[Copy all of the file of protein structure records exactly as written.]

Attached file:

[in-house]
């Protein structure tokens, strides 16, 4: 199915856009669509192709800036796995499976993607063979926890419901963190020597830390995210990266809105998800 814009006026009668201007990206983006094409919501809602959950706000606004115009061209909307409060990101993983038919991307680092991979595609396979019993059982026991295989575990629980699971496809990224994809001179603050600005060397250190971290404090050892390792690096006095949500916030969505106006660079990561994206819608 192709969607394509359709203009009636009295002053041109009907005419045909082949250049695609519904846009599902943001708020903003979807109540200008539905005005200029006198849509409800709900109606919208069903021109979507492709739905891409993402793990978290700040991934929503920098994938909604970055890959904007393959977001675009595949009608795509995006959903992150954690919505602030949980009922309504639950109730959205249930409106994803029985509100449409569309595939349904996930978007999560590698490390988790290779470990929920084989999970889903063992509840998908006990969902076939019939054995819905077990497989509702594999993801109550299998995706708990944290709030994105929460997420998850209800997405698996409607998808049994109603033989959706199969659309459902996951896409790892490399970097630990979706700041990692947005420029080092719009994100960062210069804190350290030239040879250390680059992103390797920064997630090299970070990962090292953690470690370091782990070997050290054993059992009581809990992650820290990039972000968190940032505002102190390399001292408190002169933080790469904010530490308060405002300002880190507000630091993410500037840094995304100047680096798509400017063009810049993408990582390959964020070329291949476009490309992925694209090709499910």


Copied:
[in-house]
């Protein structure tokens, strides 16, 4: 199915856009669509192709800036796995499976993607063979926890419901963190020597830390995210990266809105998800 814009006026009668201007990206983006094409919501809602959950706000606004115009061209909307409060990101993983038919991307680092991979595609396979019993059982026991295989575990629980699971496809990224994809001179603050600005060397250190971290404090050892390792690096006095949500916030969505106006660079990561994206819608 192709969607394509359709203009009636009295002053041109009907005419045909082949250049695609519904846009599902943001708020903003979807109540200008539905005005200029006198849509409800709900109606919208069903021109979507492709739905891409993402793990978290700040991934929503920098994938909604970055890959904007393959977001675009595949009608795509995006959903992150954690919505602030949980009922309504639950109730959205249930409106994803029985509100449409569309595939349904996930978007999560590698490390988790290779470990929920084989999970889903063992509840998908006990969902076939019939054995819905077990497989509702594999993801109550299998995706708990944290709030994105929460997420998850209800997405698996409607998808049994109603033989959706199969659309459902996951896409790892490399970097630990979706700041990692947005420029080092719009994100960062210069804190350290030239040879250390680059992103390797920064997630090299970070990962090292953690470690370091782990070997050290054993059992009581809990992650820290990039972000968190940032505002102190390399001292408190002169933080790469904010530490308060405002300002880190507000630091993410500037840094995304100047680096798509400017063009810049993408990582390959964020070329291949476009490309992925694209090709499910």